Department of Homeland Security scientists think certain facial recognition systems can efficiently verify the identities of small groups of travelers while preserving the privacy of those who opt-out, as the Transportation Security Administration considers how technology could speed up security lines at airports.
The results from the DHS Science and Technology Directorate’s “2022 Biometric Technology Rally” unveiled this week could inform the way forward for TSA and other government agencies as they increasingly adopt facial recognition systems, despite concerns from some lawmakers and civil liberties groups.
“The intention is to put out objective, hopefully clear information to people so that they can make better decisions in the acquisition process,” Arun Vemury, DHS S&T Biometric and Identity Technology Center lead, said during a Feb. 23 press conference.
The 11 days of testing at the Maryland Test Facility in Upper Marlboro, Maryland, evaluated 40 facial recognition configurations in an airport-like environment. The tests included four “face acquisition systems” and 10 face-matching algorithms. DHS S&T declined to identify the companies involved the tests, citing an agreement to keep the results anonymous.
The best combination of acquisition system and algorithm could identify 97% of people in groups of two or four, in less than two seconds per individual, according to the directorate. The rally set the threshold goal of correctly identifying at least 95% of users in groups of both two and four in less than three seconds per individual.
“We were able [to] basically show that the assumption that we have to process people one at a time, may not really hold, that we can at least go up to groups of two and four without losing any efficiency and without really seeing a major drop in matching performance,” Vemury said.
Yevgeniy Sirotin, the principal investigator for the 2022 rally, said the tests showed promise for a variety of use cases, pointing to screening at land, sea and airports.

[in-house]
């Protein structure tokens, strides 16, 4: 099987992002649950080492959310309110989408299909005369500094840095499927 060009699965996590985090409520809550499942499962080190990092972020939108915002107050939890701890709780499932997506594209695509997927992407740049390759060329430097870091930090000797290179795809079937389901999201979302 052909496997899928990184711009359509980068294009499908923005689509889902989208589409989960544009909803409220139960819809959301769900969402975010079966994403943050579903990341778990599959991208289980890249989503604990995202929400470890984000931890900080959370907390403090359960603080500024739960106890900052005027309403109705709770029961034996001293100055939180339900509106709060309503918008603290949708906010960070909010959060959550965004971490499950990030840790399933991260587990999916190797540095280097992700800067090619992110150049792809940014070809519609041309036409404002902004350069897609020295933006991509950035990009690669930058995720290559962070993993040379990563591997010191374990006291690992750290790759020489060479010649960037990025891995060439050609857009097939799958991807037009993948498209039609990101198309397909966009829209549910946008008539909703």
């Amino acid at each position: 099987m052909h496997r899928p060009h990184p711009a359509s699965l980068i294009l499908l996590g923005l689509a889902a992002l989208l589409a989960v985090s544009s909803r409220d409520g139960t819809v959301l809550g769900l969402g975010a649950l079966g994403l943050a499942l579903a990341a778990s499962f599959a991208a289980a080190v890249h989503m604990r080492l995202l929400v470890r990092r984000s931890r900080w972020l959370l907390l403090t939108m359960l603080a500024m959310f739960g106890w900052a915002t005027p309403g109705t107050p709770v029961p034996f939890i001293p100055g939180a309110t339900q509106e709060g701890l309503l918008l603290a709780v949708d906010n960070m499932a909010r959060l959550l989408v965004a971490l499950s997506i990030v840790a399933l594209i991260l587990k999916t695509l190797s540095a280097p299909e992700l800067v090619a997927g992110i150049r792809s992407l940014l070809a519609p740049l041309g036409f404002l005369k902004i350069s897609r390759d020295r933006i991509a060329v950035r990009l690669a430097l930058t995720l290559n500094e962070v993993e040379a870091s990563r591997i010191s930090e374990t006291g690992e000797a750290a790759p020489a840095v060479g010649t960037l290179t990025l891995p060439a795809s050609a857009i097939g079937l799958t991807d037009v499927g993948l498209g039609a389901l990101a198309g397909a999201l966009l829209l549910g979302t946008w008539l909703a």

“We think some of these technologies that were showcased as part of this rally might be applicable there,” Sirotin said.
The tests also challenged vendors to only capture the faces of participants who “opted-in” to the face-matching system, while avoiding bystanders. It was the first year a biometrics rally had included a privacy component since DHS S&T started hosting the events in 2018.
Vemury said facial recognition cameras have often been configured to collect as many faces as possible in the field of view. But during the rally, the tested systems largely met the privacy requirements by only capturing individuals standing in areas designated for biometric processing.
“I think from the privacy side, we’ve seen that if you specify it, industry can come up with solutions to help address or minimize that problem,” Vemury said.
The DHS S&T tests also found cameras and image quality were the main sources of error in face-matching for certain demographics, rather than the algorithms themselves. Some camera systems struggled more than others to capture quality images of darker skin tones, as well as very light skin tones.